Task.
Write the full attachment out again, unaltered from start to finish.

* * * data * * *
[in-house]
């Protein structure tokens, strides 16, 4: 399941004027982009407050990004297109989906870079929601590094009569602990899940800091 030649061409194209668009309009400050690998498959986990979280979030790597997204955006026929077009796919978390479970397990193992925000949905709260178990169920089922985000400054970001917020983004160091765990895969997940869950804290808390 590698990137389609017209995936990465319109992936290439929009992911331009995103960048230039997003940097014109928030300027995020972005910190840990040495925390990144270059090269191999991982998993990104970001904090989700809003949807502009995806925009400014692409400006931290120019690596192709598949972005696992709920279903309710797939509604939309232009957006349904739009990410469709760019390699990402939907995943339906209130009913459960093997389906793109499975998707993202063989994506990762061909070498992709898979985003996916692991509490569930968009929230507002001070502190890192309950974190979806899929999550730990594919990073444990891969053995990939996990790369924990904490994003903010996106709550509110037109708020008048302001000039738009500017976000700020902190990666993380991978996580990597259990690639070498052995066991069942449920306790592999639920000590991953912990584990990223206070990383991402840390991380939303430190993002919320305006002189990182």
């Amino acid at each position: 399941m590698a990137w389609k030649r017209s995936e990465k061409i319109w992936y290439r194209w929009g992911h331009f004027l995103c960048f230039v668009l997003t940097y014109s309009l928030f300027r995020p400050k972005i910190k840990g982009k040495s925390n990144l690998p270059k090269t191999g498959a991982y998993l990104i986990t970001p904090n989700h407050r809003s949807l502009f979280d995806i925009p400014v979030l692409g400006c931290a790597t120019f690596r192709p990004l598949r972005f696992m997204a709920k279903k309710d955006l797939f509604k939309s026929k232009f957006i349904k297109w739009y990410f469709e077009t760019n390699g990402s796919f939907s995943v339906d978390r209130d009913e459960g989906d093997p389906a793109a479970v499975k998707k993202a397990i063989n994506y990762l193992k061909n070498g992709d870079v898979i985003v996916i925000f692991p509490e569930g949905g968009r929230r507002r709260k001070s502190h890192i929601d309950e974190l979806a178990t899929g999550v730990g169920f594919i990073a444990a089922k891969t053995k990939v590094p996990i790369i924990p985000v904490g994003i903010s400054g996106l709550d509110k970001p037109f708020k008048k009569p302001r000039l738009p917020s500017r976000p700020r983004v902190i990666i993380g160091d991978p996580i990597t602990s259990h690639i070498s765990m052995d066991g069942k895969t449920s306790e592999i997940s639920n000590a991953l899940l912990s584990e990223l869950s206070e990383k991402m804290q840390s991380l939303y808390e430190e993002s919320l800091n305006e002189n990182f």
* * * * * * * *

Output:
[in-house]
């Protein structure tokens, strides 16, 4: 399941004027982009407050990004297109989906870079929601590094009569602990899940800091 030649061409194209668009309009400050690998498959986990979280979030790597997204955006026929077009796919978390479970397990193992925000949905709260178990169920089922985000400054970001917020983004160091765990895969997940869950804290808390 590698990137389609017209995936990465319109992936290439929009992911331009995103960048230039997003940097014109928030300027995020972005910190840990040495925390990144270059090269191999991982998993990104970001904090989700809003949807502009995806925009400014692409400006931290120019690596192709598949972005696992709920279903309710797939509604939309232009957006349904739009990410469709760019390699990402939907995943339906209130009913459960093997389906793109499975998707993202063989994506990762061909070498992709898979985003996916692991509490569930968009929230507002001070502190890192309950974190979806899929999550730990594919990073444990891969053995990939996990790369924990904490994003903010996106709550509110037109708020008048302001000039738009500017976000700020902190990666993380991978996580990597259990690639070498052995066991069942449920306790592999639920000590991953912990584990990223206070990383991402840390991380939303430190993002919320305006002189990182």
């Amino acid at each position: 399941m590698a990137w389609k030649r017209s995936e990465k061409i319109w992936y290439r194209w929009g992911h331009f004027l995103c960048f230039v668009l997003t940097y014109s309009l928030f300027r995020p400050k972005i910190k840990g982009k040495s925390n990144l690998p270059k090269t191999g498959a991982y998993l990104i986990t970001p904090n989700h407050r809003s949807l502009f979280d995806i925009p400014v979030l692409g400006c931290a790597t120019f690596r192709p990004l598949r972005f696992m997204a709920k279903k309710d955006l797939f509604k939309s026929k232009f957006i349904k297109w739009y990410f469709e077009t760019n390699g990402s796919f939907s995943v339906d978390r209130d009913e459960g989906d093997p389906a793109a479970v499975k998707k993202a397990i063989n994506y990762l193992k061909n070498g992709d870079v898979i985003v996916i925000f692991p509490e569930g949905g968009r929230r507002r709260k001070s502190h890192i929601d309950e974190l979806a178990t899929g999550v730990g169920f594919i990073a444990a089922k891969t053995k990939v590094p996990i790369i924990p985000v904490g994003i903010s400054g996106l709550d509110k970001p037109f708020k008048k009569p302001r000039l738009p917020s500017r976000p700020r983004v902190i990666i993380g160091d991978p996580i990597t602990s259990h690639i070498s765990m052995d066991g069942k895969t449920s306790e592999i997940s639920n000590a991953l899940l912990s584990e990223l869950s206070e990383k991402m804290q840390s991380l939303y808390e430190e993002s919320l800091n305006e002189n990182f």